The lieutenant governor of Texas called on Friday, for state-funded, specialized firearms training for teachers and administrators to guard against school shootings.

Lt. Gov. David Dewhurst is the latest politician to suggest arming teachers or other school officials in the wake of the mass shooting of 20 children and six adults at Connecticut elementary school last month.

Lawmakers in South Carolina, Oklahoma, Missouri and South Dakota are looking into legislation that would allow teachers and other school employees to have guns. A rural school district in Ohio drew attention on Friday with its plan to arm a handful of its non—teaching employees with handguns this year perhaps even janitors.

On the other side of America’s divisive debate over gun violence, arms control advocates have stepped up demands to ban assault rifles and implement other restrictions on buying and owning guns.

Vice President Joe Biden has been meeting with groups this week to develop policy recommendations on how to prevent more tragedies. The proposals are expected to include calls for universal background checks and bans on assault weapons and high—capacity ammunition magazines.

The National Rifle Association, the country’s most powerful gun lobby, has rejected any further restrictions on gun purchases or ownership and called for armed guards in every school in America.

Gun rights supporters fear that prohibiting assault weapons could pave the way for wider bans that would violate the Second Amendment of the U.S. Constitution, which guarantees the right of citizens to keep arms. Gun control advocates say the Second Amendment was never intended to protect ownership of military—style guns like the AR—15 rifle used in the Newtown, Connecticut shooting.

Dewhurst, a Republican, said school districts would nominate who they wanted to carry weapons on campus. The training would be more extensive than what is required for a Texas concealed handgun license and include how to react technically and emotionally in an active shooter situation.

“God forbid we should have an active shooter crisis in our schools,” Dewhurst said. “Eight hours of instruction and two hours on the range is not sufficient.”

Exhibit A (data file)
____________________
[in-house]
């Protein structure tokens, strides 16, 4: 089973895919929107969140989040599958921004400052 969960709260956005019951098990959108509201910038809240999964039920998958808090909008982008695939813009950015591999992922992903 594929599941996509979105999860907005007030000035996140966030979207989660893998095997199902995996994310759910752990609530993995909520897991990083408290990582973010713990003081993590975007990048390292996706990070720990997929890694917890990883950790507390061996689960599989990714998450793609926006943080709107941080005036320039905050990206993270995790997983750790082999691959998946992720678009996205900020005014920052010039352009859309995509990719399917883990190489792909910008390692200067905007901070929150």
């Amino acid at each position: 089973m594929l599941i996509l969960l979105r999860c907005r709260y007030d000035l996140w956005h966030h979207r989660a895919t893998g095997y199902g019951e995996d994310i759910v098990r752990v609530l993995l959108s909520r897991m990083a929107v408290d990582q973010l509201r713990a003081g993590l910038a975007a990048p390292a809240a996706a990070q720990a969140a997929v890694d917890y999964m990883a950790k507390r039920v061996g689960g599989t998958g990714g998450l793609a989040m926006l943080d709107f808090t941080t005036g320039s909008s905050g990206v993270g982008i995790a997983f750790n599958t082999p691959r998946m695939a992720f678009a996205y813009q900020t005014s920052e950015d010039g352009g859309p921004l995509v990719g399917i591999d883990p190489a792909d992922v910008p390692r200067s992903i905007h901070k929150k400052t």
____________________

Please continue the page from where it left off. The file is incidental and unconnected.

Dewhurst offered no other details of his plan on Friday any specifics of what the training should include. The amount of state funding needed would depend on the number of school districts that participate and how many people want the training. School districts would not be required to participate.

Dewhurst has a concealed handgun license and made his comments in a speech to the conservative Texas Public Policy Foundation.

Texas is a state where gun ownership is typically embraced. Concealed handgun license holders are allowed to bring weapons into the state Capitol and don’t have to pass through security metal detectors.

Although state law generally bans guns from schools, school districts may grant teachers and staff permission to carry weapons on to campus if they are licensed.

But lawmakers don’t pass every gun bill that gets proposed. In 2011, most of the state’s lawmakers signed on in support of a bill allowing concealed weapons into college classrooms, but the bill failed without a final vote in the Republican—majority House.

Dewhurst said his plan would not be a mandate for more guns in schools, but would allow school districts to seek the state’s help in guarding against a mass shooter.

Texas Gov. Rick Perry has said concealed handgun license holders should be allowed to carry their weapons wherever they want. A Perry spokesman did not immediately return a telephone message seeking comment on Dewhurst’s proposal.

In Ohio, four school employees in Montpelier have agreed to take a weapons training course and carry their own guns inside the district’s one building, which houses 1,000 students in kindergarten through 12th grade, school officials said.

The Toledo Blade newspaper reported that the employees were janitors, but school officials would not confirm that to The Associated Press, saying only that they are employees who don’t have direct supervision over the students in the northwest Ohio district.

The four employees who will carry guns all volunteered to take part, Superintendent Jamie Grime said Friday The school plans to pay for them to attend a two—day training course.

Montpelier school officials began reviewing security plans after the Newtown tragedy and decided teachers should not be armed because their first priority in an emergency should be locking doors and protecting students, Grime said. The school already has security cameras and locked doors, and requires visitors to be buzzed into the front entrance.

The proposal was not announced until just before the board voted unanimously on Wednesday to arm a select group of employees after consulting with the local police chief and attorneys who reviewed Ohio’s concealed carry law. The law prohibits guns in schools except in a few cases, and allows education boards to authorize someone to carry a gun inside schools.

A letter was sent out to parents after the vote. Only three complained, while close to 150 called or sent emails supporting the idea in Montpelier, a remote city of about 4,000 residents.

“It’s a place where people hold the Second Amendment close to their hearts,” the superintendent said.

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